NEW YORK | New York’s City Council is plotting a crackdown on Airbnb, the largest home-sharing platform in the world, as the hotel industry and its unionized workers push lawmakers in some of the nation’s biggest cities to blunt the $30 billion company’s growth.
New York City’s push resembles a legislative effort underway in Los Angeles, and comes months after San Francisco passed a measure mandating that hosts of short-term rental platforms register their homes with the city, leading to a decline in listings. The coastal cities are among Airbnb’s largest markets in the United States.
The Council is crafting a bill that would require online home-sharing companies to provide the Mayor’s Office of Special Enforcement with the addresses of their listings — a potential blow to Airbnb if its users are revealed to be turning rent-regulated apartments into business enterprises in a city starved for more housing. The move is coming two years after New York’s state Legislature first took aim at Airbnb with a bill that banned the advertising of illegal short-term rentals — but ultimately did little to hurt the company.
The New York push comes amid a well-funded advertising and lobbying campaign by the hotel industry, which has run ads supporting a recent report from City Comptroller Scott Stringer that was critical of Airbnb, and is accusing the company of reducing the amount of affordable housing in cities. The industry and unionized hotel workers joined forces to fund a national campaign known as Share Better.
In New York City, the Hotel Trades Council spent nearly $100,000 in the city’s 2017 election cycle, and its consultants worked on Corey Johnson’s successful race for Council speaker last year. A spokesman for the union declined to comment.
The hotel- and union-backed arguments are resonating, prompting many lawmakers to try to rein in a company that, many feel, operates outside the scope of traditional housing regulations.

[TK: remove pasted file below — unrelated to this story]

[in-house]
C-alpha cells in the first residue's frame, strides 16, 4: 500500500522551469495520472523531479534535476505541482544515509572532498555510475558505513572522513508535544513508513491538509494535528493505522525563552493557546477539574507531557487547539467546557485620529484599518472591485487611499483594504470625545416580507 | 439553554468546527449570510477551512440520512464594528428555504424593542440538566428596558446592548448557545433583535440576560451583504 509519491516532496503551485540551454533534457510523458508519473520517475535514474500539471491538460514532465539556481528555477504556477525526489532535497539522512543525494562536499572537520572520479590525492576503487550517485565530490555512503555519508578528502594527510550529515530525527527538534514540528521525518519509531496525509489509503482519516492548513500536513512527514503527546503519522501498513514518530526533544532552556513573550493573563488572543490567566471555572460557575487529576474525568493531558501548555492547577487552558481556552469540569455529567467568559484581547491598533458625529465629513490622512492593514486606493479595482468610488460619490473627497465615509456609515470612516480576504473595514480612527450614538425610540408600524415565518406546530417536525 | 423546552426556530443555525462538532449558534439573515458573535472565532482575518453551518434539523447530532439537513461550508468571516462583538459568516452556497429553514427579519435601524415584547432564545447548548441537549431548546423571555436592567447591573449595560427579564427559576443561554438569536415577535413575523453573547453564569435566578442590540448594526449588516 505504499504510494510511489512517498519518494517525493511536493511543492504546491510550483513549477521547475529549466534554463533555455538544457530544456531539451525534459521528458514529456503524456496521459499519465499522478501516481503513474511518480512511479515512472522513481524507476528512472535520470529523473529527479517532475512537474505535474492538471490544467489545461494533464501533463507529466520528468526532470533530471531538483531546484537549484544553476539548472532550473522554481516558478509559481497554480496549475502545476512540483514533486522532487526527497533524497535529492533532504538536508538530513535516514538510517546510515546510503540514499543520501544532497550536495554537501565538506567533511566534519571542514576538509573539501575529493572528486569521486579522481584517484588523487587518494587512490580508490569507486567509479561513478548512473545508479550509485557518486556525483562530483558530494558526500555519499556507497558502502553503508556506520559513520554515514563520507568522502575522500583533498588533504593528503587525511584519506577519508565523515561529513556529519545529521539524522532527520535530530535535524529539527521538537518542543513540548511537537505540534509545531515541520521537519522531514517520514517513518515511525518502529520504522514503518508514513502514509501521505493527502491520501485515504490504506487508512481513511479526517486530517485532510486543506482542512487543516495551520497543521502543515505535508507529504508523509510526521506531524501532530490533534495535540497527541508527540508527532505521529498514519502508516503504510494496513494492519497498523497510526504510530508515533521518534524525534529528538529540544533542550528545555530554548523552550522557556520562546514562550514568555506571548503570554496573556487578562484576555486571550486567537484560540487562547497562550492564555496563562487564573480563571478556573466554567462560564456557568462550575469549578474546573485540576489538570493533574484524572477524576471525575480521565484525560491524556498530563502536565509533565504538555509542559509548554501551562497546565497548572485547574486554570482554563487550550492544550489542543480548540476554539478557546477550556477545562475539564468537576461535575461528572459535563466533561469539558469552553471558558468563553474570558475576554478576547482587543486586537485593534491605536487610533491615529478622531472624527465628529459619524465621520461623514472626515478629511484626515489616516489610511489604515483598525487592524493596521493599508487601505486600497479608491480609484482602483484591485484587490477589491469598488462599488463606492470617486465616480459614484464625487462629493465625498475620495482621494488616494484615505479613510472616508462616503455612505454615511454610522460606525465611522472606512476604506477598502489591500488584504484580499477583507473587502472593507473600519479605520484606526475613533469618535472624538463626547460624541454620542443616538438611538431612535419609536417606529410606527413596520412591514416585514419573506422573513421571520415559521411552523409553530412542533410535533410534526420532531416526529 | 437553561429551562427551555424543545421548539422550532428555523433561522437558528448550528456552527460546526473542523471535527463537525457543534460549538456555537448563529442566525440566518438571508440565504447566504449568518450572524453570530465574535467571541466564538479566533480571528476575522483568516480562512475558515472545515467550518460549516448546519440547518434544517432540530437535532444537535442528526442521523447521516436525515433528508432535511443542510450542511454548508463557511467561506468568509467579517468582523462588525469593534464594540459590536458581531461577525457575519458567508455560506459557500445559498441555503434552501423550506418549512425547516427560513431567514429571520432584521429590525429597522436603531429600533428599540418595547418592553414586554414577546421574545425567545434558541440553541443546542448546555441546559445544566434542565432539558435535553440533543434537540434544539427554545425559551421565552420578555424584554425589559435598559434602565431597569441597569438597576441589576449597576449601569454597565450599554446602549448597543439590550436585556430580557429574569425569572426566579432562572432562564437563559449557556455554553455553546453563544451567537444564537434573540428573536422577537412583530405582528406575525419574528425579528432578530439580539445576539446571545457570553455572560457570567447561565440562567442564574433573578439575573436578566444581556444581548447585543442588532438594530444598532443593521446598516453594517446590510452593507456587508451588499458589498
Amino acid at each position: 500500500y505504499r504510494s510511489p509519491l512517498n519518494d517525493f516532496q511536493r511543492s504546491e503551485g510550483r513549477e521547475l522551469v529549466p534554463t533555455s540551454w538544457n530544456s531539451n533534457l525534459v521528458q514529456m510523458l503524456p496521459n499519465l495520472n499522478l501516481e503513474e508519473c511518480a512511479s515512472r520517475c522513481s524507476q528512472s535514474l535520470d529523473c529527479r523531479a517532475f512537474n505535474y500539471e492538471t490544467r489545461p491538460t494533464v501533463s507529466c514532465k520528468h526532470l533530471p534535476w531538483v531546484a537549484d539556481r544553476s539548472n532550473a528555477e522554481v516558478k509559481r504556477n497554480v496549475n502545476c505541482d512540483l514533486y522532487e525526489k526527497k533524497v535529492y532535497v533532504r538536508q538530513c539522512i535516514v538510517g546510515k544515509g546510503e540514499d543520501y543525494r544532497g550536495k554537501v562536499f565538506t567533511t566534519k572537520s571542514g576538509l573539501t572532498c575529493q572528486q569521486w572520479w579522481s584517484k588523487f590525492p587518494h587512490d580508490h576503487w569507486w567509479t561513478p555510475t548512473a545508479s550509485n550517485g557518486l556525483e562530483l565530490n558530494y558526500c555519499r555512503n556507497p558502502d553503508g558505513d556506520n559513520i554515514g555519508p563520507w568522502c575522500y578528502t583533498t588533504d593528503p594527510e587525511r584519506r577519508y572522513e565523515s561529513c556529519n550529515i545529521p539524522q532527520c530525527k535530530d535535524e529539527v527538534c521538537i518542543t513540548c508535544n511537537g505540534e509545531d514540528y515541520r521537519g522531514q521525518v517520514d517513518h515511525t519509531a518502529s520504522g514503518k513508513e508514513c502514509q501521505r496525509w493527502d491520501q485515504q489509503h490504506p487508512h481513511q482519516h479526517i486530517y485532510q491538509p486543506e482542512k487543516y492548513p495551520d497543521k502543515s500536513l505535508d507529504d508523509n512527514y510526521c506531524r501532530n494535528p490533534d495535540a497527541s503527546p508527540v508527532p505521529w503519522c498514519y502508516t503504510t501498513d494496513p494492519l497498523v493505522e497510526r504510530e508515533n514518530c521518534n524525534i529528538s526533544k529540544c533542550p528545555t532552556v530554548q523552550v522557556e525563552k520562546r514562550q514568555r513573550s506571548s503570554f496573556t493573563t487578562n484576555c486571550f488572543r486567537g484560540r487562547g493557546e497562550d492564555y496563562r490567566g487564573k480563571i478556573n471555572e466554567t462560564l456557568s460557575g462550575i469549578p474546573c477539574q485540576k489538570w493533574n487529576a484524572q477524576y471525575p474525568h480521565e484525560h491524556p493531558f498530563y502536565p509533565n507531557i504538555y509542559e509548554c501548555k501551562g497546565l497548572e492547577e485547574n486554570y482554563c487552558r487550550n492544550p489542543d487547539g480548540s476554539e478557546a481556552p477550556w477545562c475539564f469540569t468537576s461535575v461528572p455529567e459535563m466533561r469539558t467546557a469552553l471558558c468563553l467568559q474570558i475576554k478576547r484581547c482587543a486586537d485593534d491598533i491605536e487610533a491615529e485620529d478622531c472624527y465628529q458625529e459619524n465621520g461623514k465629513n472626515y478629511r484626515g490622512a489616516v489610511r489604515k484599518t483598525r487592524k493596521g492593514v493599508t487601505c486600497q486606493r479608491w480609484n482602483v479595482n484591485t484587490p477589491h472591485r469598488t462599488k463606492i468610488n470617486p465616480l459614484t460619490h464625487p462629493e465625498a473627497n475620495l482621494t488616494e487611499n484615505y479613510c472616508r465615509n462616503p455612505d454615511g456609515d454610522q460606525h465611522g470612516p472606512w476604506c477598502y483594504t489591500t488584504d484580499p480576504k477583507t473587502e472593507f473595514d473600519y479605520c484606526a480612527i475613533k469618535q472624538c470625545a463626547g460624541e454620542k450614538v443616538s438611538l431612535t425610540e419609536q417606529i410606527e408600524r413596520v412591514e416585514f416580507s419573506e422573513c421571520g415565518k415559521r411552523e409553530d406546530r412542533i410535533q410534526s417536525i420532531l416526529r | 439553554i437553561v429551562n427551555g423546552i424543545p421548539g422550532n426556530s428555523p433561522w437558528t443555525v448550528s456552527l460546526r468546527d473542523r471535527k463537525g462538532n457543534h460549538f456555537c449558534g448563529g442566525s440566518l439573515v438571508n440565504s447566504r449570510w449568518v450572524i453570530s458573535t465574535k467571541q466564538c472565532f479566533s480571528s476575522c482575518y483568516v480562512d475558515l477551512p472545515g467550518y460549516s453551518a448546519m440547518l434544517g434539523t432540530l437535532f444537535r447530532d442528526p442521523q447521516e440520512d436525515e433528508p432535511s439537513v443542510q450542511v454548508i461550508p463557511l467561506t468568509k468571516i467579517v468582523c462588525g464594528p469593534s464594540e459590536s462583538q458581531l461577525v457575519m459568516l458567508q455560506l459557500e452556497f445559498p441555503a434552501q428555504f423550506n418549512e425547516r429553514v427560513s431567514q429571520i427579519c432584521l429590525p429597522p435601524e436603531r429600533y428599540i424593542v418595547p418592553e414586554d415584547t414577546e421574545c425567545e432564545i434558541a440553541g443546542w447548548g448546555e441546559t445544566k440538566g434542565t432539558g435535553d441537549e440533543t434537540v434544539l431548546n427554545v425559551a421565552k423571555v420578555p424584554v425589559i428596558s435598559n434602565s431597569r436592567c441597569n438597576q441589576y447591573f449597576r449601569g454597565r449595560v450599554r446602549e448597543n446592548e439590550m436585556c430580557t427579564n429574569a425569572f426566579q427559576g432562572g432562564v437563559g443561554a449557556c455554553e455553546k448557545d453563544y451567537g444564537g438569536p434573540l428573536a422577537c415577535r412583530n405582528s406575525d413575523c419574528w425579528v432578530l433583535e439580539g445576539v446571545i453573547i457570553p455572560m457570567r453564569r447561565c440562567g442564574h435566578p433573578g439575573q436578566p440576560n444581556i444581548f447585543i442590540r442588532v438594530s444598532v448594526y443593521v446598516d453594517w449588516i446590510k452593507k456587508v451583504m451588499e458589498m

In Los Angeles, the City Council is considering a bill that would legalize and regulate the home-sharing industry by limiting rentals to 120 days a year, requiring them to be a host’s primary residence and cutting off users found to be in violation.
Rick Coca, spokesman for Council Member Jose Huizar, who is sponsoring the legislation, said their office spent several years crafting a bill that attended to the concerns of both Airbnb hosts and Los Angeles residents.
“We’re just trying not to tip the glass too far one way or the other so we don’t drown people in a bad policy,” Coca said in an interview. “These are industries that exist, and they exist beyond sort of what government can do, so it’s in our interest to regulate them for the public’s well being.”
The New York City bill, expected to be introduced within the next month, also mirrors a so-far-unsuccessful effort in Albany to require more reporting from Airbnb. In addition to releasing addresses for its listings, home-sharing hosts would have to give the mayor’s office their full names and addresses, which would reveal whether or not they are renting out their own homes. Current state law bars online platforms from enabling rentals for fewer than 30 days, unless the host is present, in most apartment buildings.
Hosts would have to report whether they are renting their entire home or just a room and whether it is their primary residence, according to details shared with POLITICO by several people with knowledge of the legislation.
The City Council’s lawyers are still determining the scope of penalties, which would be applied to each listing that hosts shield from the reporting requirements.
“Airbnb has refused to disclose data on their illegal listings, even when they’ve been subpoenaed by the city and questioned under oath by the Council,” Johnson told POLITICO in a prepared statement. “So we’re taking action to do what they have failed to do — protect affordable housing from shady operators.”